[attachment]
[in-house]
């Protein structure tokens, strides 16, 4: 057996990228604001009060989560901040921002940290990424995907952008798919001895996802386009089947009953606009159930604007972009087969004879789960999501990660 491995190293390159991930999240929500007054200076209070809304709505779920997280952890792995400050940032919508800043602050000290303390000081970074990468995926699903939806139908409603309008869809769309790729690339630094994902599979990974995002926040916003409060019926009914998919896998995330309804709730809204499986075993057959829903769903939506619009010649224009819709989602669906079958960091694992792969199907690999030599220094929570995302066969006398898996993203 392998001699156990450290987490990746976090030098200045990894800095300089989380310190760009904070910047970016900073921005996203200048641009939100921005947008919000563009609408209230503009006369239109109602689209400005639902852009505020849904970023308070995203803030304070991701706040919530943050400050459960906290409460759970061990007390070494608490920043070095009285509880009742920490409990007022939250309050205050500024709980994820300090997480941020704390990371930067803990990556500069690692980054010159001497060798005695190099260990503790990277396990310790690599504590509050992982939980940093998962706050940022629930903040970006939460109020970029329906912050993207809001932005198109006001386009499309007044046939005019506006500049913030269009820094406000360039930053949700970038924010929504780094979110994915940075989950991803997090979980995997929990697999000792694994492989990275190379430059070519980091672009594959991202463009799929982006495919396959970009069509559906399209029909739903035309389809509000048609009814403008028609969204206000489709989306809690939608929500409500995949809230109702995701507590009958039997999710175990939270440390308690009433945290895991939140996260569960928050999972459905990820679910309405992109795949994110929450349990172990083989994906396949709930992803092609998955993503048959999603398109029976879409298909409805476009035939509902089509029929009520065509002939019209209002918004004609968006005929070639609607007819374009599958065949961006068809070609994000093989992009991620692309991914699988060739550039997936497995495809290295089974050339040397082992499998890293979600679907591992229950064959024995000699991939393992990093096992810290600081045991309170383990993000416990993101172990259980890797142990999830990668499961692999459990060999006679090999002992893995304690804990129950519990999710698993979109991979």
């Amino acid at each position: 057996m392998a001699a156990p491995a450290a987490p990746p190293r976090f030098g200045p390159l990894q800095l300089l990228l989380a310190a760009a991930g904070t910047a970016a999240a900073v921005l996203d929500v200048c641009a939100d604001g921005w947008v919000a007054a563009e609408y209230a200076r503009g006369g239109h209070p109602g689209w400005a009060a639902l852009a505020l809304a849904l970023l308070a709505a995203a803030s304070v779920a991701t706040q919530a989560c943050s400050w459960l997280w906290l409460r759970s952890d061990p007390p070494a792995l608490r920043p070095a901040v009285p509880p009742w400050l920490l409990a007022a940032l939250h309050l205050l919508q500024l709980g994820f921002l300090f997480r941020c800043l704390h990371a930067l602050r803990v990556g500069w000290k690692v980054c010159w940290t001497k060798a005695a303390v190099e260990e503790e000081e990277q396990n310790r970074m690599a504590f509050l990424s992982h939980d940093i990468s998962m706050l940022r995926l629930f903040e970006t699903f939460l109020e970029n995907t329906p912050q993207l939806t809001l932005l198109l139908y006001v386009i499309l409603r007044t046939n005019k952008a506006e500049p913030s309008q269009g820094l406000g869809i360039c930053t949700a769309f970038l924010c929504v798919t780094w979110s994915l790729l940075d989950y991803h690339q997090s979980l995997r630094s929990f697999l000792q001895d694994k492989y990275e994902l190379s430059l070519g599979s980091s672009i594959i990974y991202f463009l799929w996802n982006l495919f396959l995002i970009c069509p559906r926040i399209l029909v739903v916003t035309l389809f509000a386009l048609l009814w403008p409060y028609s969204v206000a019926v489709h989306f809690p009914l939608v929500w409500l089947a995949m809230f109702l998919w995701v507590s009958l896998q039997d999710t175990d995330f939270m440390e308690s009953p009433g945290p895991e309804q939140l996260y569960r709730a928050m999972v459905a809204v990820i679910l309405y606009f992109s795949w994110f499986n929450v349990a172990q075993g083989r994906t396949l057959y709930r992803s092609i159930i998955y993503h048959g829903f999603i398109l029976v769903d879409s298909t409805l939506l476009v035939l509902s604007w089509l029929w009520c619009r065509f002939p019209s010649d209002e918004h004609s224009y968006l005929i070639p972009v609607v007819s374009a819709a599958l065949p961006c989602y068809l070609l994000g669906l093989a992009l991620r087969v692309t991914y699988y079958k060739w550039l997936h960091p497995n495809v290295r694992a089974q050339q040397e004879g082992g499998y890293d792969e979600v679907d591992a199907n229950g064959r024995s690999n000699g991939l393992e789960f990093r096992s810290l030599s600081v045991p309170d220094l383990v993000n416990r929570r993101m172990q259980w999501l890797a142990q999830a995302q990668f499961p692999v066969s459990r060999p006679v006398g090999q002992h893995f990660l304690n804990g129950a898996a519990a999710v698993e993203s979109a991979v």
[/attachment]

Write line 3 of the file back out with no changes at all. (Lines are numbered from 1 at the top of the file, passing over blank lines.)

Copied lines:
């Amino acid at each position: 057996m392998a001699a156990p491995a450290a987490p990746p190293r976090f030098g200045p390159l990894q800095l300089l990228l989380a310190a760009a991930g904070t910047a970016a999240a900073v921005l996203d929500v200048c641009a939100d604001g921005w947008v919000a007054a563009e609408y209230a200076r503009g006369g239109h209070p109602g689209w400005a009060a639902l852009a505020l809304a849904l970023l308070a709505a995203a803030s304070v779920a991701t706040q919530a989560c943050s400050w459960l997280w906290l409460r759970s952890d061990p007390p070494a792995l608490r920043p070095a901040v009285p509880p009742w400050l920490l409990a007022a940032l939250h309050l205050l919508q500024l709980g994820f921002l300090f997480r941020c800043l704390h990371a930067l602050r803990v990556g500069w000290k690692v980054c010159w940290t001497k060798a005695a303390v190099e260990e503790e000081e990277q396990n310790r970074m690599a504590f509050l990424s992982h939980d940093i990468s998962m706050l940022r995926l629930f903040e970006t699903f939460l109020e970029n995907t329906p912050q993207l939806t809001l932005l198109l139908y006001v386009i499309l409603r007044t046939n005019k952008a506006e500049p913030s309008q269009g820094l406000g869809i360039c930053t949700a769309f970038l924010c929504v798919t780094w979110s994915l790729l940075d989950y991803h690339q997090s979980l995997r630094s929990f697999l000792q001895d694994k492989y990275e994902l190379s430059l070519g599979s980091s672009i594959i990974y991202f463009l799929w996802n982006l495919f396959l995002i970009c069509p559906r926040i399209l029909v739903v916003t035309l389809f509000a386009l048609l009814w403008p409060y028609s969204v206000a019926v489709h989306f809690p009914l939608v929500w409500l089947a995949m809230f109702l998919w995701v507590s009958l896998q039997d999710t175990d995330f939270m440390e308690s009953p009433g945290p895991e309804q939140l996260y569960r709730a928050m999972v459905a809204v990820i679910l309405y606009f992109s795949w994110f499986n929450v349990a172990q075993g083989r994906t396949l057959y709930r992803s092609i159930i998955y993503h048959g829903f999603i398109l029976v769903d879409s298909t409805l939506l476009v035939l509902s604007w089509l029929w009520c619009r065509f002939p019209s010649d209002e918004h004609s224009y968006l005929i070639p972009v609607v007819s374009a819709a599958l065949p961006c989602y068809l070609l994000g669906l093989a992009l991620r087969v692309t991914y699988y079958k060739w550039l997936h960091p497995n495809v290295r694992a089974q050339q040397e004879g082992g499998y890293d792969e979600v679907d591992a199907n229950g064959r024995s690999n000699g991939l393992e789960f990093r096992s810290l030599s600081v045991p309170d220094l383990v993000n416990r929570r993101m172990q259980w999501l890797a142990q999830a995302q990668f499961p692999v066969s459990r060999p006679v006398g090999q002992h893995f990660l304690n804990g129950a898996a519990a999710v698993e993203s979109a991979v």